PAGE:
"You bring things into existence by not dreaming and hoping but by working your arse off to get there."
If you're not already acquainted, now is the perfect time for you to meet KID BRUNSWICK.
The creative outlet of one Harry James, the last few years up until this point have been spent trying to make the sounds and feelings that exist in his head work out in the open. And it's with the recent release of 'XForever' that aim has become a reality. A thick mesh of punk attitude and pop sensibility, all held in place by a distinct and dark honesty, it's a release made to be resonated with and inspired by. It's also the most confident and cathartic that Harry has ever sounded, and it feels like only just the beginning.
To get to the bottom of how we reached this point, we sat down with the man himself to dissect this exciting new chapter...
So, where did this release, in particular, start its life? And how has it developed over time?
“Four years ago, actually. ‘Bipolar Rhapsody’, ‘Prescription Kid, ‘This Song Makes No Sense’ and ‘When You Were Young’ were all written back then. I was in this really weird place with a girl that I was dating. She was domestically abusive towards me, and I found it quite weird to talk about with my friends because I’m a guy. When I told some people, they laughed. It was a situation that opened my eyes to things. About two months after those situations, I ended it, and that’s when I started writing ‘Bipolar…’. It served as such a cathartic fuck you to everything I’d just gone through.
“I left those songs there, though, for a really long time. But when it came to thinking about writing things for this particular project, I could never finish a song. I had the ideas there, but they never felt complete. Instead of working through that, I decided to pick up on all the ideas that I had that resonated with me on an emotional level the most. From the dark to the positive stuff I had been through, I focused on getting the full scale of human emotion into this mixtape. That’s why now, all of the songs sound so different.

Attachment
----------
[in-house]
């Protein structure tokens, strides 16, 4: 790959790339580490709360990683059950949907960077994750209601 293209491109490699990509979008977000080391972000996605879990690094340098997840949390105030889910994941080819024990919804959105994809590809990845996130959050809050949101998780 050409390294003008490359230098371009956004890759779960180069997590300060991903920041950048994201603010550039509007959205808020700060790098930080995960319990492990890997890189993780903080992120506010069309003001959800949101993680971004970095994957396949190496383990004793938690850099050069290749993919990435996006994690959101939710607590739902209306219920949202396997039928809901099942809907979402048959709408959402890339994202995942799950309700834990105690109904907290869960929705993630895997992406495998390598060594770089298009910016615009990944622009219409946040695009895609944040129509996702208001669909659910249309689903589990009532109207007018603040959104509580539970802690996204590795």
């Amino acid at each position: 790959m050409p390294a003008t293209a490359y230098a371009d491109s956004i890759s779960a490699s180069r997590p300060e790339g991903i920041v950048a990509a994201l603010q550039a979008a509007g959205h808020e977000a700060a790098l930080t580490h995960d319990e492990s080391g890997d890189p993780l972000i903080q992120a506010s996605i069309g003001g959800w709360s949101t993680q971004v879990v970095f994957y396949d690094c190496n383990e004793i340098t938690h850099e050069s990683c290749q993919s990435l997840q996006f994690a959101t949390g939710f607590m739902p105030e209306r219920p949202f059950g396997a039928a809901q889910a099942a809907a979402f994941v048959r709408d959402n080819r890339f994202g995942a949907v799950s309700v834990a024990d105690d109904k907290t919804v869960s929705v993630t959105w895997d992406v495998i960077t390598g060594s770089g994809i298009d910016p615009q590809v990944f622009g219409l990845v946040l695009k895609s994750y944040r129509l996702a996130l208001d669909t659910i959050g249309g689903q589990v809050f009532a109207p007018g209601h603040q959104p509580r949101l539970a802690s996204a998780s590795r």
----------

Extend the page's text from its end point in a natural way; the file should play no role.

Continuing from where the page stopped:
“Though the way that I was able to reach that point was from about two years ago when I didn’t know what I was doing. I didn’t know what artist I wanted to be. I didn’t know who I was. That’s when I got sober, and absolutely everything changed. I was then able to figure out what I wanted to say. I was suddenly able to walk into a room and not feel social anxiety about talking about myself and not have to drink or take drugs to do that. I had always listened to straight edge bands in my teens. I love Minor Threat. But I had never fully connected with the message because I had never actually been sober. So I started to wonder what it would be like to write a straight edge project for people my age and in my world. What if I could convey that message and ideals to a wider audience through my sound? I realised that I wanted to be the guy who, instead of getting high all the time, talks about real experiences and doesn’t sugarcoat stuff."
“So, I started on this project four years ago without knowing it, and I started on this project six months ago knowing it.”
When such significant life and lifestyle changes take place, it’s one thing to experience them but another to be able to inject them into your art. Though if you find that you can do that when you’re standing right at the bottom, then who knows what you can do when you’re feeling more like yourself…
“Completely. It’s all about clarity and perspective. It changes everything. I don’t like to write songs that are all, ‘Fuck everything’. That doesn’t connect with me. What connects with me is when somebody creates an actual storyline or events within their music. Creating stories and writing from the first-person point of view doesn’t say whether something is bad or good. It simply explains how something feels. I don’t think I have the right to tell somebody what they should or shouldn’t do or believe. I can just say how it makes me feel. So through going through things and then trying to turn my life around in the aftermath has given me more perspective about how I feel. So the songs have just improved because of it.”